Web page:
That's all there is to it. Know the effects of combining a given aperture and shutter speed - it's not that difficult -, and you're ready to go. The difficult part of photographing is not mastering technique: that's actually quite simple. (If you can't master technique, ask yourself whether you've chosen the right hobby... or buy an iPhone.) Doing what no one has ever done before is the hardest part of photographing.

So much of the photographic zeitgeist is determined by discussions and preferences around the gear, but that is probably because we are supplied with a rich lexicon of jargon with which to frame the discussion.

As someone with a technical background, I find it all fascinating, but the more I know the more I realise how little it matters.

Below a certain print size, we cannot physically see noise, or the smallest details, or more colours and tones. If you don't print any bigger than that, you don't need to worry about upgrading your camera.

Improvements with larger sensors and better lenses do become apparent as print size and ISO increase to the extent that noise and detail extinction become visible, but it is a quantitative difference, not a qualitative one. Depending on subject matter it may not matter one iota.

I would hazard a guess that only a fraction of 1% of images these days are ever printed at all. If they were, more would appreciate just how good a low ISO 24X16 print from a 16MP MFT camera can actually look.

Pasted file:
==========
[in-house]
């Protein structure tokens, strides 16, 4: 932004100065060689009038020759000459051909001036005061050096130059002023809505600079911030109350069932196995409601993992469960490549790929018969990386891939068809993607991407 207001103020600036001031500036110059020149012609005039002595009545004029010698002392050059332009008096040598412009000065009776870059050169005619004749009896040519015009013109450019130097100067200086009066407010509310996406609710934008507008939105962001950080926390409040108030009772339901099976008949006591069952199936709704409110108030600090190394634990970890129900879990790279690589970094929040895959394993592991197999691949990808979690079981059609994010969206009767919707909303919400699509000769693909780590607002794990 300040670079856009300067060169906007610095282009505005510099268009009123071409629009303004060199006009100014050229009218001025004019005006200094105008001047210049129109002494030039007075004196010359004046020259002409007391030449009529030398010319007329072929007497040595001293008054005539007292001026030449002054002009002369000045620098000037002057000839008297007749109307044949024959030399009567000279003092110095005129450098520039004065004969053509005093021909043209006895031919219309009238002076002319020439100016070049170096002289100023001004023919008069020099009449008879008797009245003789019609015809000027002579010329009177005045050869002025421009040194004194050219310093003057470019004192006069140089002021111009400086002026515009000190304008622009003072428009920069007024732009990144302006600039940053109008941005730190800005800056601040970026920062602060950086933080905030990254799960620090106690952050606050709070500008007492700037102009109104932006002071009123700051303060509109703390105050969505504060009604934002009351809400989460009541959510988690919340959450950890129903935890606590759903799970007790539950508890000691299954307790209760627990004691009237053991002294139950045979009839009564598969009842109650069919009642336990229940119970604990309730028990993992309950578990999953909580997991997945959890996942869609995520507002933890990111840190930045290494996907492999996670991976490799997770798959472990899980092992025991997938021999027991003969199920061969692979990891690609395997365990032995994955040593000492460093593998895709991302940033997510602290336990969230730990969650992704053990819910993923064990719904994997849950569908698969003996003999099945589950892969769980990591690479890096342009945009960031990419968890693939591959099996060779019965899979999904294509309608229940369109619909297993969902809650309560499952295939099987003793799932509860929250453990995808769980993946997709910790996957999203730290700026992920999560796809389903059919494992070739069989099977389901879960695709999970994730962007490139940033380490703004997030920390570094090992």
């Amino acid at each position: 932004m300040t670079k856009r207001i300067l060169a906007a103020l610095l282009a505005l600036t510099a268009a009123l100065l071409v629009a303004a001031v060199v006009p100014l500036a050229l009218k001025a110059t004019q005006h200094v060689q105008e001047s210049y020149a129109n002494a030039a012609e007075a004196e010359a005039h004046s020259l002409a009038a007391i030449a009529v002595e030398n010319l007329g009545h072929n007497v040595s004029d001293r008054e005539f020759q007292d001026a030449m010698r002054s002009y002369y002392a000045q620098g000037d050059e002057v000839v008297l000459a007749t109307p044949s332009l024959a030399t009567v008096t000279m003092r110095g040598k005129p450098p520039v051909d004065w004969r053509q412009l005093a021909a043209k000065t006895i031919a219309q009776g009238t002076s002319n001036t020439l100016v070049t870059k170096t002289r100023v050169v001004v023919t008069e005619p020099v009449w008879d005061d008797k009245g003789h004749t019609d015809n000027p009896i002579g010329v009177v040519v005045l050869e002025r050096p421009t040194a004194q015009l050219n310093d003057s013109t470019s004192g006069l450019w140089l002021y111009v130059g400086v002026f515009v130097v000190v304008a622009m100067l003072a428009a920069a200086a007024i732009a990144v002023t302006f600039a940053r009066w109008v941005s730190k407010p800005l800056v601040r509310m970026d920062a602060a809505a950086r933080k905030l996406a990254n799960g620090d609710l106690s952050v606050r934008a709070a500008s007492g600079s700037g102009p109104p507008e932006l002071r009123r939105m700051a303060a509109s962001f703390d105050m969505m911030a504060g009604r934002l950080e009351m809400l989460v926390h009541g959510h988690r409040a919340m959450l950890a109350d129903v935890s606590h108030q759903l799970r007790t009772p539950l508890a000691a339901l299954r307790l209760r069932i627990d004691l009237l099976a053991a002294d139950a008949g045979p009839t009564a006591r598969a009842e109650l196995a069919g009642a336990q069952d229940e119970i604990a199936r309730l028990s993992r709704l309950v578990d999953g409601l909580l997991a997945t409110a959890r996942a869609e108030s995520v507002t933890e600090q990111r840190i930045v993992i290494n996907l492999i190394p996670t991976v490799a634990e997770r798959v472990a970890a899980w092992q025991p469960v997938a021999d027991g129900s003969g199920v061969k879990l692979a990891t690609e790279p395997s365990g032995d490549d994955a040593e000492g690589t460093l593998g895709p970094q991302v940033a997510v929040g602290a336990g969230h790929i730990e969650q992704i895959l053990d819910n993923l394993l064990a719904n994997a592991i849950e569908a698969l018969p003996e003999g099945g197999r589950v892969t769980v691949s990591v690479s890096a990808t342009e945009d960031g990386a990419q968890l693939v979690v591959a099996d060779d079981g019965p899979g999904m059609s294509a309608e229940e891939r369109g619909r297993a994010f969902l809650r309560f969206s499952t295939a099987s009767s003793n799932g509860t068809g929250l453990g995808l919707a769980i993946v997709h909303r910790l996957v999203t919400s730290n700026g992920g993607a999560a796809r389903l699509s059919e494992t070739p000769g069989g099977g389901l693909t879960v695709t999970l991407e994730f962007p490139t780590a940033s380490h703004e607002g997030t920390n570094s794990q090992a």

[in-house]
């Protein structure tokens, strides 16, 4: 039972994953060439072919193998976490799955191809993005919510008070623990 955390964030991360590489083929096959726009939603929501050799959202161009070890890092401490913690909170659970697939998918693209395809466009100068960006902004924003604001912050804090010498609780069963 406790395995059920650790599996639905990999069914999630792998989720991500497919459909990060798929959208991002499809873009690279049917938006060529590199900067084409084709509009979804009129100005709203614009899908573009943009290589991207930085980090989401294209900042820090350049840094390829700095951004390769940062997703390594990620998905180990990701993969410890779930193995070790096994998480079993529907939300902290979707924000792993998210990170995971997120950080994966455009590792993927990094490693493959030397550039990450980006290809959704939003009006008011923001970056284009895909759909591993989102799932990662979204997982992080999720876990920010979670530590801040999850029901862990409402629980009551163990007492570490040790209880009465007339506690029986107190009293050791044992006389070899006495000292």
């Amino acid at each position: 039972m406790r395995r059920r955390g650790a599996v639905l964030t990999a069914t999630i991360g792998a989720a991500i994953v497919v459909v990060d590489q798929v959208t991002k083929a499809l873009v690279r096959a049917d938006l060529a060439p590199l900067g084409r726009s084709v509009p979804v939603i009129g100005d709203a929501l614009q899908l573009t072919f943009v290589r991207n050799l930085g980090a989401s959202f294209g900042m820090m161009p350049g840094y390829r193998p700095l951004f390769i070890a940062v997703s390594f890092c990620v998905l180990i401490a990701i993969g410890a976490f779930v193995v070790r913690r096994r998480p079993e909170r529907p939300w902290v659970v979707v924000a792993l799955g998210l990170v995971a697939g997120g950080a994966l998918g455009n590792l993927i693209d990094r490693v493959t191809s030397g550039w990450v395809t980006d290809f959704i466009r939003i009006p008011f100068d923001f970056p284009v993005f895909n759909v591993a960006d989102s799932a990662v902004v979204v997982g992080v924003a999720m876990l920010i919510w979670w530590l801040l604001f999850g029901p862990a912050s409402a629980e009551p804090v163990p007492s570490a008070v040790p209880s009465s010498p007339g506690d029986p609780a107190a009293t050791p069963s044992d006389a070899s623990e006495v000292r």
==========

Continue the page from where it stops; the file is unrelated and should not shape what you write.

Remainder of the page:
That applies even when compared side by side with a 42 megapixel full frame image, because at a 2ft viewing distance we are hovering around the limit of most people's visual acuity.

Print at 36X24, and you will see more of a difference, but only when you stand closer than a comfortable accommodation distance.

In the end, the technical capabilities of a camera only limit useful reproduction size, and very little else. These days, that size is quite generous (compared to 35mm film or even 645).

You could produce a table of sensor size, ISO and print size and be done. End of the entire technical discussion.

The elephant in the room of course is that a perfect image can still be utterly uninteresting, yet this aspect garners far less discussion.

Is it because, by contrast, we have no common vocabulary for actually talking about it? Is this why we are reduced to likes and dislikes on Flickr?

The academic art world majors on obscurity, so no help there. We need a language that is far more approachable.

Peter Turnley's portrait of you is startlingly different and engaging, but why?